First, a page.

He gazed for a long time at the silent vampire, and the more he did the more his hate was blended with a kind of horrible, deadly curiosity. What would it be like to be a vampire? What would it be like to be a companion to David, who just hours ago had fiercely threatened to kill him, but was now lost and brooding, seemingly regretful?

His hate was shining bright within, screaming at him to escape, to kill this wretched creature who took human lives to feed his own dark hunger. Alex looked up again and suddenly felt strangely resigned.

"David," he said sharply.

David opened one eye and started at him mutely.

"Would you really kill me if I wished to leave?"

"I would be forced to," David replied. His voice was hoarse and painful.


"No one can know of me."

"What if I swore I would never tell a soul, not anyone? What if I moved far away?"

David shook his head. "It is vampire law. If you refuse to become a vampire you must be slain. I've already told you everything."

"And what if I decided to become a vampire?"

David continued to watch him and said nothing.

"I mean, why do you need a companion?" Alex pressed. "And why me?"

"I've told you that already. I have nothing more to tell you. All that is left is for you to make your decision. And please do it quickly. The dawn will be here in two hours."

Alex clenched his fists and fought the wave of fear that swelled up inside of him. The time had come.

"David," Alex said, his voice heavy and final. "Make me a vampire."

~*~*~*~ ~*~*~*~ ~*~*~*~

The bottle rested undisturbed in Alex's steady hands. He sat upon the couch and stared at it as the firelight flickered and waned. His face was stiff and unreadable and his gaze did not stray from the gilded carafe. David sat pensively in a nearby chair, watching Alex's tormented face with grim sobriety. He did not hurry him, though the dawn was quite near and David could feel the terrible sleep that entranced vampires pulling him down again. He fought it with all his strength and continued to sit silently, his cerulean eyes filmed over slightly, dimming as the minutes crawled by. They did not reflect the firelight as Alex's eyes did; instead they seemed to absorb it like dry, hot soil soaking up a light summer rain.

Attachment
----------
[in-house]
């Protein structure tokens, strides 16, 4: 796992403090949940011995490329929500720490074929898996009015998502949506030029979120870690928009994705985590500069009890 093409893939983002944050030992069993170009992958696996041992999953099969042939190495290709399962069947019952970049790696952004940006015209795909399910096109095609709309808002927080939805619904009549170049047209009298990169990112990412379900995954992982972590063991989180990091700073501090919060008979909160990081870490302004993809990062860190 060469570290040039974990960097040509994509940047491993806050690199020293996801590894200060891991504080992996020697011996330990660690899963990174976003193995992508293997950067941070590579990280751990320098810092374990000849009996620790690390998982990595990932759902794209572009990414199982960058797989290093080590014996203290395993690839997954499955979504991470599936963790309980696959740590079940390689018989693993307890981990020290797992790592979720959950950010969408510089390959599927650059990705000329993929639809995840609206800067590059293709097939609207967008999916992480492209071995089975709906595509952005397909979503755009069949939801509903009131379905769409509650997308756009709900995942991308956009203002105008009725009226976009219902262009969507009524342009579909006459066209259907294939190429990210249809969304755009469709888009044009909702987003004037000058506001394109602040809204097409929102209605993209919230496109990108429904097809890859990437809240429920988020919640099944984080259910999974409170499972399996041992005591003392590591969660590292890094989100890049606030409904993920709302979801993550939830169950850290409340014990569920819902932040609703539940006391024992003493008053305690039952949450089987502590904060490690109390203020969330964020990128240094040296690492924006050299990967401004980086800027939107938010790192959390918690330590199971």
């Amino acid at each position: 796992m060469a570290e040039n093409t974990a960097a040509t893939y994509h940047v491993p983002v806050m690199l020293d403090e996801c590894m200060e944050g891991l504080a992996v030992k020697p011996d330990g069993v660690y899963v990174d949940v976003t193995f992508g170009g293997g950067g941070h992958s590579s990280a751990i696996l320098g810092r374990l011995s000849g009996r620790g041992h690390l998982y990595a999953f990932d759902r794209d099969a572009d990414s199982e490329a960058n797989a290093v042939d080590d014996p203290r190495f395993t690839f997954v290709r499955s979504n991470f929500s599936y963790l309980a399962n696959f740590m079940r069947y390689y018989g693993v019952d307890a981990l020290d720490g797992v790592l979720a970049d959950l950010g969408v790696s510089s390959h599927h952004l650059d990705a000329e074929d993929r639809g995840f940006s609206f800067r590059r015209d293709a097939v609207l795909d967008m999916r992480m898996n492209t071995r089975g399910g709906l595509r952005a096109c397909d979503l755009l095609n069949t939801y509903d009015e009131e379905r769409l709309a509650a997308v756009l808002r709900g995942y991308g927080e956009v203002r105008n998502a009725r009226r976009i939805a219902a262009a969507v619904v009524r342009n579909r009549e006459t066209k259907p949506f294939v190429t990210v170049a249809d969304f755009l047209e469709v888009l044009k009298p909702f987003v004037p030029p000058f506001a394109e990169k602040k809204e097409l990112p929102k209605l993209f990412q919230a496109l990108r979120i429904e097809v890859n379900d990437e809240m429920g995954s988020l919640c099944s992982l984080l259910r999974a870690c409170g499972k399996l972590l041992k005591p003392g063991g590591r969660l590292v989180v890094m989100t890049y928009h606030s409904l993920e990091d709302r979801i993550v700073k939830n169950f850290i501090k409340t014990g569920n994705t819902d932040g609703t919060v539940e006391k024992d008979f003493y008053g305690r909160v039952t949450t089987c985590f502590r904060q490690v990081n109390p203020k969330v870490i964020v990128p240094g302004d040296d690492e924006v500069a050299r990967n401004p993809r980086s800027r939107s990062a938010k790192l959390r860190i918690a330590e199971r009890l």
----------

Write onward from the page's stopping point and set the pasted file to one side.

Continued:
Slowly, Alex brought the bottle to his lips. He inhaled, gave a small, almost imperceptible shudder, and held it there, his breathing quickened. He remained for several seconds that way before taking a deep breath and quickly bringing the bottle to his lips, letting its contents pour straight into his throat.

He gagged and choked for a moment, almost losing the blood in a spray that would have covered David, for he had leaned forward slightly and was scrutinizing Alex with dead, sedated eyes.

Alex got control of himself and brought the bottle up once more, drank, paused, and drank again. Each time he did the blood became easier to handle, even became sweet and almost desirable. Soon the world became a blur and all Alex was interested in was drinking the contents of the gilded bottle, whose intoxicating constituents seemed never to run out. The next thing Alex knew of the world was when he felt the bottle jerked powerfully from his grasp and he found David looking at him, speaking to him gently.